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The Honolulu Advertiser
Posted on: Saturday, November 24, 2001

Red Raiders beat Waimea, 21-7, advance to third state title game

 •  Crusaders cruise to 49-7 victory over Kailua and into state final

By Wes Nakama
Advertiser Staff Writer

The Waimea High School football team showed last night why it is indeed among the state's best. But Kahuku showed again why that is not enough to knock the Red Raiders off their championship track.

Kahuku's Ferron Fonoimoana fumbles the ball as Waimea's Rayson Cacal, left, and Kyle Yokoyama close in on defense.

Eugene Tanner • The Honolulu Advertiser

Kahuku held off the stubborn Menehune, 21-7, at Aloha Stadium to advance to its third straight state title game. Waimea (8-2) gave the Red Raiders (13-0) their toughest semifinal challenge, as well as their closest margin of victory since a season-opening 19-14 win over Skyline (Salt Lake City).

"They're good," Kahuku coach Siuaki Livai said. "They really pack it in with that unbalanced line, and they execute. It wasn't luck that they beat Castle (last week) or Kailua (in 1999). They beat a lot of great teams."

But none as great as Kahuku.

The Red Raiders showed a glimpse of their prowess early in the second quarter, on a five-play, 85-yard touchdown drive that took just 1 minute, 29 seconds. A 24-yard pass from quarterback Inoke Funaki to Ferron Fonoimoana capped it, and Solomon Lee's extra point made it 7-0 with 10:14 remaining in the half.

Kahuku out-gained Waimea 237 yards to 49 in the first two quarters, but the Red Raiders lost two fumbles and the Menehune defense held firm when it needed. The score stayed at 7-0 until the final play of the half, a 22-yard touchdown pass from Funaki to Fonoimoana. The extra-point attempt failed, making it 13-0 at intermission.

"They all pursue well, they fly to the ball," Funaki said of Waimea's defense. "We never executed the way we're supposed to, but I think they forced us to make some mistakes. They were going real hard."

Another factor was the absence of Kahuku running back Mulivai Pula, who played only one down in the first half. Livai said he was "resting" Pula, although Pula did manage to finish with 64 yards and one touchdown on nine carries, all in the second half.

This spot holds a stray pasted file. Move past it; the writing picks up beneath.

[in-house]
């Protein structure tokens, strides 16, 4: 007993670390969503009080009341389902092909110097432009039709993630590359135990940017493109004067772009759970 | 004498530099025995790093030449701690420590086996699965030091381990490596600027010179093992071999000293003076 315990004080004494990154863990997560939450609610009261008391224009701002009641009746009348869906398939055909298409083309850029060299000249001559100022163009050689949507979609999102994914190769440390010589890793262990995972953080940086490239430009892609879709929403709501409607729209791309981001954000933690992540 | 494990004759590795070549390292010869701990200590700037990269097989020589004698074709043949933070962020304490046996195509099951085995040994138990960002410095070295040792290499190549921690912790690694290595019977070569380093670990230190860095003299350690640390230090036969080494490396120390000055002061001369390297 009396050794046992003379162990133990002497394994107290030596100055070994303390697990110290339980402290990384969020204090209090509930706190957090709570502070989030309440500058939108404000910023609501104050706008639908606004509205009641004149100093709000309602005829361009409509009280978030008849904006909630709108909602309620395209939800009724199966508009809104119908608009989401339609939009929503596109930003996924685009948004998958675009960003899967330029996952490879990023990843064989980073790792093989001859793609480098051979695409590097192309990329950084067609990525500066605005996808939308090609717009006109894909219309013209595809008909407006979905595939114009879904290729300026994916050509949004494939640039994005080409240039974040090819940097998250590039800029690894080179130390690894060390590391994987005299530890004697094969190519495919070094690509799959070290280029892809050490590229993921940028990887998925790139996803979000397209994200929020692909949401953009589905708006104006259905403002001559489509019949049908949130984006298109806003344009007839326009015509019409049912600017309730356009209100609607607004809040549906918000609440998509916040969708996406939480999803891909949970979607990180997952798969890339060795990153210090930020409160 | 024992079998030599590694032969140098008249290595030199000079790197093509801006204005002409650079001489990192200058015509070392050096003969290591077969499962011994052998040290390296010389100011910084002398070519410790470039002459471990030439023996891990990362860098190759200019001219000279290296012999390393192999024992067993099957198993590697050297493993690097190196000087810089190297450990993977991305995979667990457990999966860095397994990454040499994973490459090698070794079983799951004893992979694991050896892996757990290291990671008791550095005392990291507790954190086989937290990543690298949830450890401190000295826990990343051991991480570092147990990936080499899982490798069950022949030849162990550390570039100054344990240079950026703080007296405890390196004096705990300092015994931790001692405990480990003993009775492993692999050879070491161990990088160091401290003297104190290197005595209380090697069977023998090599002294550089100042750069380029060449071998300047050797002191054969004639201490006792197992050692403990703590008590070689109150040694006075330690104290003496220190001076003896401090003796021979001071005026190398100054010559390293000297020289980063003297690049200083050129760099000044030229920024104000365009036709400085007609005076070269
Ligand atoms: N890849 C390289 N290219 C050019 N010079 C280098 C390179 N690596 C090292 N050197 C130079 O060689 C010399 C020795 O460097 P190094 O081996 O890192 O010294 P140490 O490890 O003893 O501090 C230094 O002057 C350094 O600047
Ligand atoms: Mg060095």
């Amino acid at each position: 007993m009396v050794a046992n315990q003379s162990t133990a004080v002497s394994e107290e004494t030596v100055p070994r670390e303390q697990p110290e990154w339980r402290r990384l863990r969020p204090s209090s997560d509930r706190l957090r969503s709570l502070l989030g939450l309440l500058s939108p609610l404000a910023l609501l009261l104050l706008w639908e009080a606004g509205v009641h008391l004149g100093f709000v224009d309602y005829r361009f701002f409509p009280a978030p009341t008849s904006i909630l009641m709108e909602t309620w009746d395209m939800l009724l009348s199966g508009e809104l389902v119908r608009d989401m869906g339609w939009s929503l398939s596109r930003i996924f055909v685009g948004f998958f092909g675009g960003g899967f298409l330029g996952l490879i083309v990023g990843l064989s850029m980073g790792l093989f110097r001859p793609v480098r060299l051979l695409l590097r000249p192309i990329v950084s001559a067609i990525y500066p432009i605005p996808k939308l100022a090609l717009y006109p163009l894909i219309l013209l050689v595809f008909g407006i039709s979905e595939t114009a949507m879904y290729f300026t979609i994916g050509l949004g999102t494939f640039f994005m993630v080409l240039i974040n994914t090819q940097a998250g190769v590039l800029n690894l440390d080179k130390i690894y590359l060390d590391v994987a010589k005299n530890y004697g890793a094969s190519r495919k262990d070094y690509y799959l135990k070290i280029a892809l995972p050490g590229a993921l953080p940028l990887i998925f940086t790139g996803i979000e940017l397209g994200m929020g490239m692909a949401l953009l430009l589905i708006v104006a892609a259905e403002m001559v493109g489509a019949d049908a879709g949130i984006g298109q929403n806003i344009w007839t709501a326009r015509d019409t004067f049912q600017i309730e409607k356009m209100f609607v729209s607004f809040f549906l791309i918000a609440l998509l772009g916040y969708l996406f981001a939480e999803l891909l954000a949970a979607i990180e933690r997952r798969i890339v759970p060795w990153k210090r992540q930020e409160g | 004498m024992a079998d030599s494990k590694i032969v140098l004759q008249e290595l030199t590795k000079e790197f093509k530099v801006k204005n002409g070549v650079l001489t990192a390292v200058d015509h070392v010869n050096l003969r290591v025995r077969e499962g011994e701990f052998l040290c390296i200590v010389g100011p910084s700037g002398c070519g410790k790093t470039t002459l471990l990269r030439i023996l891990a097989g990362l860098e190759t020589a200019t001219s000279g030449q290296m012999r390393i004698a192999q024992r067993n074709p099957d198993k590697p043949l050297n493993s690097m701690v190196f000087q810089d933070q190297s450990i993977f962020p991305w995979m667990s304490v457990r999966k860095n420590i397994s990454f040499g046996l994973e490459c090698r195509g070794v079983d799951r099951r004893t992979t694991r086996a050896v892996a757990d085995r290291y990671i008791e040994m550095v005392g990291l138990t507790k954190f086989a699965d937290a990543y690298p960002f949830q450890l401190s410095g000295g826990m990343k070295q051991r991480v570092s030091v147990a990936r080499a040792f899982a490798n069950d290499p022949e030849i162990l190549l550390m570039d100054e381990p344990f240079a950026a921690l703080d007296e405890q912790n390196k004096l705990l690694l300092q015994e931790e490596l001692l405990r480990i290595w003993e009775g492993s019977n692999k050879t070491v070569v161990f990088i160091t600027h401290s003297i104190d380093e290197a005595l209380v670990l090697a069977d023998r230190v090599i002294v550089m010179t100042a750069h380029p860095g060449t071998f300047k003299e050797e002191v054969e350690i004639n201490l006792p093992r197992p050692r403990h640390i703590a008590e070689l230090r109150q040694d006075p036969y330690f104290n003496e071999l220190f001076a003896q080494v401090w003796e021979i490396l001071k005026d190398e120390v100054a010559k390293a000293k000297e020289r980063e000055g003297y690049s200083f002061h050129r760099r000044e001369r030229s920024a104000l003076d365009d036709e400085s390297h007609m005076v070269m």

"Just his presence makes us feel more comfortable," Funaki said. "He hits the holes real quick, and that gives us a boost. It opens things up for everybody else."

Pula's 11-yard touchdown run helped give the Red Raiders a 21-0 lead with 1:24 left in the third quarter. The Menehune made it 21-7 with 11:10 remaining in the game after Rayson Cacal returned an interception 19 yards for a touchdown.

Waimea had three possessions after that, but failed to gain a first down on any of them. The Menehune finished with only 87 total yards and were hurt by three interceptions.

"We needed to establish our ground game better, and we made some mistakes," Waimea coach Jon Kobayashi said. "If we eliminated those, we might have had a chance. But you gotta give credit to Kahuku. They took it to us."

Said Livai: "I knew our defense would be too much for them. It was just a matter of our offense being able to operate."

Much has been made of Kahuku's size, but Menehune lineman Abraham Apilado said it's the Red Raiders' speed that kills.

"They're just fast," Apilado said. "Especially their corners — they just fly up and hit."

Waimea may have been overmatched in every area, except pride. After the game, the Menehune effort drew a standing ovation from a contingent of several hundred fans who flew over from Kaua'i.

"We have a tradition of playing big in big games, and our young guys have never shown any fear," Kobayashi said. "They came up big again and we got tremendous play from them. They just played their hearts out, and that's all I can ask."